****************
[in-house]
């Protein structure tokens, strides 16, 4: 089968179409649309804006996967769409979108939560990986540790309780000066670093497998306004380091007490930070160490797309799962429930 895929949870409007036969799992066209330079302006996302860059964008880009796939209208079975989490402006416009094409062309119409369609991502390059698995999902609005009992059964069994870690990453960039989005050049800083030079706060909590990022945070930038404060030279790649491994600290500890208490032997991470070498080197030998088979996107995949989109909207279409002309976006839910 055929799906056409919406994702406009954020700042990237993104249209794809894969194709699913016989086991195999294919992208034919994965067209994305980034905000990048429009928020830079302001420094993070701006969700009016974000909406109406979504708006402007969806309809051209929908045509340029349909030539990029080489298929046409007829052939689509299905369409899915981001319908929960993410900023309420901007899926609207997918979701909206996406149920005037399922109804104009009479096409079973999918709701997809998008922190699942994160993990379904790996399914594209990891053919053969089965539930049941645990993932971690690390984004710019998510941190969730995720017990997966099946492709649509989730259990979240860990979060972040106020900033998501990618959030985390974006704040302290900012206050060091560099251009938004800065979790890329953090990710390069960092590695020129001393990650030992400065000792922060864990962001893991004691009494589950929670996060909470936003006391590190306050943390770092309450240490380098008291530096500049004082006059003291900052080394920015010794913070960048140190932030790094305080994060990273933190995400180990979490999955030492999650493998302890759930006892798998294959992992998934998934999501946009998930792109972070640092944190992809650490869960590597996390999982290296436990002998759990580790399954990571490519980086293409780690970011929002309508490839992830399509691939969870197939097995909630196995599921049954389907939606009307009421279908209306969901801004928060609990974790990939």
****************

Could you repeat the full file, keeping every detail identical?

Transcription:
[in-house]
């Protein structure tokens, strides 16, 4: 089968179409649309804006996967769409979108939560990986540790309780000066670093497998306004380091007490930070160490797309799962429930 895929949870409007036969799992066209330079302006996302860059964008880009796939209208079975989490402006416009094409062309119409369609991502390059698995999902609005009992059964069994870690990453960039989005050049800083030079706060909590990022945070930038404060030279790649491994600290500890208490032997991470070498080197030998088979996107995949989109909207279409002309976006839910 055929799906056409919406994702406009954020700042990237993104249209794809894969194709699913016989086991195999294919992208034919994965067209994305980034905000990048429009928020830079302001420094993070701006969700009016974000909406109406979504708006402007969806309809051209929908045509340029349909030539990029080489298929046409007829052939689509299905369409899915981001319908929960993410900023309420901007899926609207997918979701909206996406149920005037399922109804104009009479096409079973999918709701997809998008922190699942994160993990379904790996399914594209990891053919053969089965539930049941645990993932971690690390984004710019998510941190969730995720017990997966099946492709649509989730259990979240860990979060972040106020900033998501990618959030985390974006704040302290900012206050060091560099251009938004800065979790890329953090990710390069960092590695020129001393990650030992400065000792922060864990962001893991004691009494589950929670996060909470936003006391590190306050943390770092309450240490380098008291530096500049004082006059003291900052080394920015010794913070960048140190932030790094305080994060990273933190995400180990979490999955030492999650493998302890759930006892798998294959992992998934998934999501946009998930792109972070640092944190992809650490869960590597996390999982290296436990002998759990580790399954990571490519980086293409780690970011929002309508490839992830399509691939969870197939097995909630196995599921049954389907939606009307009421279908209306969901801004928060609990974790990939």